From Metropolitan policemen to convicts transported to Australia, our selection of practical guides show you the websites and archives that will help you find your forebears.
Most families will have ancestors who appeared at some time or other in the local or national news.
Obituaries can give detail of the role an ancestor played in their local community, or the circumstances of their death that are not evident from the death certificate. You might discover that your ancestor spent time abroad or were involved in activities or societies of which you were previously unaware.
And if a death certificate indicates that an inquest was held, the details and verdict may appear in the local paper. Births, marriages and deaths were routinely reported, and sometimes a picture of a happy couple might appear.
You may also find details of trials and petty sessions, clubs and societies, sporting news, exam results, church news, advertisements for your ancestor’s shop or business and a multitude of articles providing a general flavour of contemporary life.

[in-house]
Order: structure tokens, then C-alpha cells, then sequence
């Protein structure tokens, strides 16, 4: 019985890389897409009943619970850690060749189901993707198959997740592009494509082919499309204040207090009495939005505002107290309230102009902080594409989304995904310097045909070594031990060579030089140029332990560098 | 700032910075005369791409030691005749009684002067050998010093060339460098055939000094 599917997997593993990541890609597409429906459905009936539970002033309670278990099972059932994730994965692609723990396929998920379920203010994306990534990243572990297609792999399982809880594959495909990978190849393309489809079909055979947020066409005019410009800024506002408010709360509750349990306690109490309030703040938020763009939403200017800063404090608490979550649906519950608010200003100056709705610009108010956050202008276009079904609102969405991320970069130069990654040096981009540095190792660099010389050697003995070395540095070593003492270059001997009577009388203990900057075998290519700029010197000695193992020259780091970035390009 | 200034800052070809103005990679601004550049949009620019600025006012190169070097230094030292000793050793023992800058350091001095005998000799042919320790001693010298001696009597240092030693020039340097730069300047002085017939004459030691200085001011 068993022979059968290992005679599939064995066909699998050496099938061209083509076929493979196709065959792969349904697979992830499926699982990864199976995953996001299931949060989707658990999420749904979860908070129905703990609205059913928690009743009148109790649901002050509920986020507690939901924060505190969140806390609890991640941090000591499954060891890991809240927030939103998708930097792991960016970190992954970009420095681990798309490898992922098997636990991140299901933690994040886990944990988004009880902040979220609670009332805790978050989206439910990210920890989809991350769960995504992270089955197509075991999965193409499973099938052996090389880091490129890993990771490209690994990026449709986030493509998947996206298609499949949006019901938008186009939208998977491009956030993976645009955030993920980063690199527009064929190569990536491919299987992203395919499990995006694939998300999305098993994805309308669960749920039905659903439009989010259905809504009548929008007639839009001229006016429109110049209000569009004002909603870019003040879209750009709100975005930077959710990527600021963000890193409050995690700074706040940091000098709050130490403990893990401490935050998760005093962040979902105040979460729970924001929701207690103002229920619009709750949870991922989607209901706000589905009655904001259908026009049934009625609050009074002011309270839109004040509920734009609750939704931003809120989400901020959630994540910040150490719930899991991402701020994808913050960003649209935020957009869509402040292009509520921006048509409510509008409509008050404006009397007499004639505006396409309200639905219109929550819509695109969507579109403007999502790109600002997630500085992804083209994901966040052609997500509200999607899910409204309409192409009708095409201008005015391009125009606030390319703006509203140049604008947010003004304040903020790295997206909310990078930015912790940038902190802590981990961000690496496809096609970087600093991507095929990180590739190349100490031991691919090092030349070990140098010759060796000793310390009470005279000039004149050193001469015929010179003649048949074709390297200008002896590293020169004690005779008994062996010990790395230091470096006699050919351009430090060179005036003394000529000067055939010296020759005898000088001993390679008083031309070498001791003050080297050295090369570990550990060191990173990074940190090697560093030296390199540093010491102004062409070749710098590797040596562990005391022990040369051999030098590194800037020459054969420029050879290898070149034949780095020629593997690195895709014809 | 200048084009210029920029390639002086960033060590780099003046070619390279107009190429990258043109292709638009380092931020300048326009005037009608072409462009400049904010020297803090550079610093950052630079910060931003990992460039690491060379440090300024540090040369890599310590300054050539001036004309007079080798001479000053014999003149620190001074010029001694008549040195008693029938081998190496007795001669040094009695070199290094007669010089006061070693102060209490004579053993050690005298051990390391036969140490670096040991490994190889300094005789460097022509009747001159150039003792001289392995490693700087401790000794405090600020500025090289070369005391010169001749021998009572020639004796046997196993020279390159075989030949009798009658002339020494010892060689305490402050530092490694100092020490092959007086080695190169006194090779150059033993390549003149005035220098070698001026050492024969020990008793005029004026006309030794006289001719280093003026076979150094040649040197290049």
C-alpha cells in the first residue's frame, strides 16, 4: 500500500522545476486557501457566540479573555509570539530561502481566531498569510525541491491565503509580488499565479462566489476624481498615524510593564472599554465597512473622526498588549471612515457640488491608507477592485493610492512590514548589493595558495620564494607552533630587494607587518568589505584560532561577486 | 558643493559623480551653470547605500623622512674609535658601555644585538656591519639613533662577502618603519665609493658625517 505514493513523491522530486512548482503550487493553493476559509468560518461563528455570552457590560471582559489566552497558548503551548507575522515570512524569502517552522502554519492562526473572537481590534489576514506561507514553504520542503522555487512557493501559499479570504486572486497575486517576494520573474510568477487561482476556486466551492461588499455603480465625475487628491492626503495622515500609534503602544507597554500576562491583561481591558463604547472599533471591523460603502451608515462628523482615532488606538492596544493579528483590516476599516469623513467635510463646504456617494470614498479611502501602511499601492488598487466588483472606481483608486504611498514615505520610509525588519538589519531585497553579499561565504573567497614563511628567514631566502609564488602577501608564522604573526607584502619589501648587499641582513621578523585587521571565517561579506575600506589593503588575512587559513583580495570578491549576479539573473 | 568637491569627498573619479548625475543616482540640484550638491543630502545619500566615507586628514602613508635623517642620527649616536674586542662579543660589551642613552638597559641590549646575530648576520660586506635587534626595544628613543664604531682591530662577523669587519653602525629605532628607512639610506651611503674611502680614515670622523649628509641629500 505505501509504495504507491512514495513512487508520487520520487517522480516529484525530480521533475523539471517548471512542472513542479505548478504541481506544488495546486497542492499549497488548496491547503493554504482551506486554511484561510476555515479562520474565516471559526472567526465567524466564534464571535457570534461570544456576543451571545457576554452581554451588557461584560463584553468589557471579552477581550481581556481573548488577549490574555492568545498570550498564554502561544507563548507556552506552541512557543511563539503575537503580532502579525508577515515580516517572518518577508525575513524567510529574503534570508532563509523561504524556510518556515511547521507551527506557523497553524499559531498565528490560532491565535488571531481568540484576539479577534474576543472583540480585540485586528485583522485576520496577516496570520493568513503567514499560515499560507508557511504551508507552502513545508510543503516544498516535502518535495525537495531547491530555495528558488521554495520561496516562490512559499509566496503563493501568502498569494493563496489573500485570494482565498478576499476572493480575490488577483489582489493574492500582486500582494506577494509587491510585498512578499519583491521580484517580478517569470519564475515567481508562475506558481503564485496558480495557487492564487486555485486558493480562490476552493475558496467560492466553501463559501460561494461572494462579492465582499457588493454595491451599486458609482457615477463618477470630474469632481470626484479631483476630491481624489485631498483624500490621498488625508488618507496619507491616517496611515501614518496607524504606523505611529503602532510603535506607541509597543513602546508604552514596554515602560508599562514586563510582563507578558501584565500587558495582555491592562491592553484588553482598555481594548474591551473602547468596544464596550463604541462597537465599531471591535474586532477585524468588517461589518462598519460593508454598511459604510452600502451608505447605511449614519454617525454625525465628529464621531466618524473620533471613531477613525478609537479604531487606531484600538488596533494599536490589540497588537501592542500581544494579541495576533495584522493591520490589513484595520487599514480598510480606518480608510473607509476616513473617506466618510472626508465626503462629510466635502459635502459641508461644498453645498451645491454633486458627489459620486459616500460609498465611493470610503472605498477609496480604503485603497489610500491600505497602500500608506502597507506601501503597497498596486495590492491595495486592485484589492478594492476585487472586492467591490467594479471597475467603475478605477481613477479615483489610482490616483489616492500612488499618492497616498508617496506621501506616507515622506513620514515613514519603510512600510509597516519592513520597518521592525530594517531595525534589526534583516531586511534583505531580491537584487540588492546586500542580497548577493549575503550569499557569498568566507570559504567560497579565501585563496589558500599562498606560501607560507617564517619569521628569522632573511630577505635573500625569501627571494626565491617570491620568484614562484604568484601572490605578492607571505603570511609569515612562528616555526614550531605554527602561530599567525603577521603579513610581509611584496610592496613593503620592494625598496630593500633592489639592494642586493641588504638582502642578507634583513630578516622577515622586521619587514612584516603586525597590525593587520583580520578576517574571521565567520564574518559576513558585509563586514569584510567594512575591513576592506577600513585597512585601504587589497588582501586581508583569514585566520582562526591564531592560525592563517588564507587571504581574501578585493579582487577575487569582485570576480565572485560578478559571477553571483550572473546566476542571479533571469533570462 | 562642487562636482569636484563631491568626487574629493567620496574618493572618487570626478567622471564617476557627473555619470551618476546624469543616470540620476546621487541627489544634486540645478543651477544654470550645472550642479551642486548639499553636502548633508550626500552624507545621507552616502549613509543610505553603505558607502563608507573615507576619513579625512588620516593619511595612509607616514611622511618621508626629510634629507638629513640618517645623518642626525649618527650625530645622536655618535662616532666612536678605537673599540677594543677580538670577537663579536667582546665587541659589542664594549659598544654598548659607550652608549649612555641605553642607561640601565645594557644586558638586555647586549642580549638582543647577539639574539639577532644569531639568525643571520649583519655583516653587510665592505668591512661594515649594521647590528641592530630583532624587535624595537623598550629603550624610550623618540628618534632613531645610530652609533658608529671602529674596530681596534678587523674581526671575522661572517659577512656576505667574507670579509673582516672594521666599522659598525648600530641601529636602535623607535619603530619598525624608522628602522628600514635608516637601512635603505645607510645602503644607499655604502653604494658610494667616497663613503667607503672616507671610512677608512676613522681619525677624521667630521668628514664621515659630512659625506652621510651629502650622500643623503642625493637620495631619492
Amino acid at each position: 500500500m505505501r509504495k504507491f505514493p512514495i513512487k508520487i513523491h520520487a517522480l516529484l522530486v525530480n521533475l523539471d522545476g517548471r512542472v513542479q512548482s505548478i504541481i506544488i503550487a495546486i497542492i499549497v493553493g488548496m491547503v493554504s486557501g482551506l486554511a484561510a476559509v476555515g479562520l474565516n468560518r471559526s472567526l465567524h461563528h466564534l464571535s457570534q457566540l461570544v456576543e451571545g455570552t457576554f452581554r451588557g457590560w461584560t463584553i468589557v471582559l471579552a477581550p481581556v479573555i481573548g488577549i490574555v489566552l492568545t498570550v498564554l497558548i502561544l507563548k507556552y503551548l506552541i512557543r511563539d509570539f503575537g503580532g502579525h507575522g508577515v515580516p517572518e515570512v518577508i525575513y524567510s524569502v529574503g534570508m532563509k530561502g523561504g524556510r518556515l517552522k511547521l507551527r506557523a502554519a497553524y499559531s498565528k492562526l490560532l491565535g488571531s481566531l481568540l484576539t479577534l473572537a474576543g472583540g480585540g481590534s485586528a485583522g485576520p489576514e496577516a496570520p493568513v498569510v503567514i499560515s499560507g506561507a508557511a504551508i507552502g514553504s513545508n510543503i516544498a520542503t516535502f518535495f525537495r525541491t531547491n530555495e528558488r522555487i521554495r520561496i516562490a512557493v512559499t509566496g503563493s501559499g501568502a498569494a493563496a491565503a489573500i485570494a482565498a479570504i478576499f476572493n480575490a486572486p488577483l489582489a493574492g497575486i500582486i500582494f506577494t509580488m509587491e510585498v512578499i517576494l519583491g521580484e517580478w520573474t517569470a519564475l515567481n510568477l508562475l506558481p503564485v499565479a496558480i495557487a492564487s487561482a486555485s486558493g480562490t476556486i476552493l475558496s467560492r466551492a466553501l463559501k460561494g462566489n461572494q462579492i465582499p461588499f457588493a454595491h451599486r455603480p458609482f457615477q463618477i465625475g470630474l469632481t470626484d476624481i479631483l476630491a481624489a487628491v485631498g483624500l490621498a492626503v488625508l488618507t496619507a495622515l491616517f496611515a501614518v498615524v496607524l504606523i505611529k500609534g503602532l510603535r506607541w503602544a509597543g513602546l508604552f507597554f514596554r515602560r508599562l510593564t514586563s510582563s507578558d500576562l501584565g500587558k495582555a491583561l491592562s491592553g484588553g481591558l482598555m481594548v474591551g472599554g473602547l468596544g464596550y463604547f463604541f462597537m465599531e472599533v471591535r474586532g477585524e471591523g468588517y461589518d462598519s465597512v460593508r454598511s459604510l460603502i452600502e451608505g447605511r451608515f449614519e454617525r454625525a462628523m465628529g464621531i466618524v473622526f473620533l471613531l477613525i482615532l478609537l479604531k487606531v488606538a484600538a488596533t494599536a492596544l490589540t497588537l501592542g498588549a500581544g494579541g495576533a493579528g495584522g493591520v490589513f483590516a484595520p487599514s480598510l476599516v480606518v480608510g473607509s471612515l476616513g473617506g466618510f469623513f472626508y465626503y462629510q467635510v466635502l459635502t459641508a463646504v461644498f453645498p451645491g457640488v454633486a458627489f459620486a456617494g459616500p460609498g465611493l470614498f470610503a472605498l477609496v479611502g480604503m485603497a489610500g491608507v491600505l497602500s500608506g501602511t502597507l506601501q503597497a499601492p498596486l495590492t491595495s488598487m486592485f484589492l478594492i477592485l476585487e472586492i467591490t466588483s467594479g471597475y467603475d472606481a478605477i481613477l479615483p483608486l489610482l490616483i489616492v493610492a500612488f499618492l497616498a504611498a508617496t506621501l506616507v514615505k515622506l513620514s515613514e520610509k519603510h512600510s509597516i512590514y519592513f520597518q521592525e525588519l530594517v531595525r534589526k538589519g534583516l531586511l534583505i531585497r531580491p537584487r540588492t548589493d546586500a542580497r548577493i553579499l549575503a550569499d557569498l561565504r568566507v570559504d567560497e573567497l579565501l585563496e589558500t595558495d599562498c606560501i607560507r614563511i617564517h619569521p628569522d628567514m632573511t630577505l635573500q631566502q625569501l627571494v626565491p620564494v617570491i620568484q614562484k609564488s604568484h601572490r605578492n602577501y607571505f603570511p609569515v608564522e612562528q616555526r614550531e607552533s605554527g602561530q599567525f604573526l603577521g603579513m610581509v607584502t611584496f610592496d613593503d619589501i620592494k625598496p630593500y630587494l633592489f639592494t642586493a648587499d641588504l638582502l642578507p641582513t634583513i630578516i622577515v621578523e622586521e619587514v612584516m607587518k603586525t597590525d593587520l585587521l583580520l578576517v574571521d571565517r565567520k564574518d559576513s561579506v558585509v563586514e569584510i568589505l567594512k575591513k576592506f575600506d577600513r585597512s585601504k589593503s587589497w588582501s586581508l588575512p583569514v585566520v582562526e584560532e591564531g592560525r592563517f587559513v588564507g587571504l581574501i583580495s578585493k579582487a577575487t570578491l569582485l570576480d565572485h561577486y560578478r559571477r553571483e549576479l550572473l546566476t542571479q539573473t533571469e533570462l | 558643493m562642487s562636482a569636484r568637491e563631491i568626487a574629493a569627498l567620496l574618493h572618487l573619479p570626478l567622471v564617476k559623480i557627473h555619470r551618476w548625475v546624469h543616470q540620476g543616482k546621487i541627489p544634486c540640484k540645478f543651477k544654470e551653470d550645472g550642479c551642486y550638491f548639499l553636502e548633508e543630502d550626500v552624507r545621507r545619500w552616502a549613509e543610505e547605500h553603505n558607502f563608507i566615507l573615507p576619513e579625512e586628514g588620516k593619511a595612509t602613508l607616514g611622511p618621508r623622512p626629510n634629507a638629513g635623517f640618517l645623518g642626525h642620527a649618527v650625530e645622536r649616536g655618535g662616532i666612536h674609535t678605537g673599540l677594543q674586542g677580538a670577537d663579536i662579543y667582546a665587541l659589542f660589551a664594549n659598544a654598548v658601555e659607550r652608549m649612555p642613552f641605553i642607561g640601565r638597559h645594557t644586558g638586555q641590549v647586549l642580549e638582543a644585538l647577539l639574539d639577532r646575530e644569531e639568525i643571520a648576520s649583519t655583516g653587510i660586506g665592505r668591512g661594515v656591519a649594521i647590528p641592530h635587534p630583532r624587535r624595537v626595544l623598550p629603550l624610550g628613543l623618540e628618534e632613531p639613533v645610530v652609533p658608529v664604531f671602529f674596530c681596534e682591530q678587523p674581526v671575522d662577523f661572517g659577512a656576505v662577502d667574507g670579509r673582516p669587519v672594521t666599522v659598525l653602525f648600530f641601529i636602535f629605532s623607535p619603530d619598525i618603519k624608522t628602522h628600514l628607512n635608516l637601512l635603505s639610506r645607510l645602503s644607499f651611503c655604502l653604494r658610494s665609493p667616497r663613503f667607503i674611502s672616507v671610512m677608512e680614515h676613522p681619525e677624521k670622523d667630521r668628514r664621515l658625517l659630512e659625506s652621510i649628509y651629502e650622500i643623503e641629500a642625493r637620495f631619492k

Where to consult newpapers
If your ancestor was involved in affairs that might have attracted a national interest, it is worth searching the Times Digital Archive, which is available at many local libraries and archives.
Copies of local papers should be kept at the local or county archive, and a superb national collection is held at the British Library Newspaper Library at Colindale in north London. The British Library has also digitised a large collection of 19th century newspapers, go to http://newspapers.bl.uk.
You can search through digital copies of the London, Belfast and Edinburgh Gazettes for free online at: www.gazettes-online.co.uk. The Guardian and Observer newspapers have a fee-based service for searching their archives (email firstname.lastname@example.org) while other press archives are available at www.ukpressonline.co.uk/ukpressonline/open/index.jsp.
Local papers were usually published at least weekly, and sometimes daily, so if you are searching for a record of a particular event, it is a good idea to have as precise a date as possible before you begin. If you know only that an event took place in the early 1900s, you may have to search many hundreds of newspapers before you find your piece.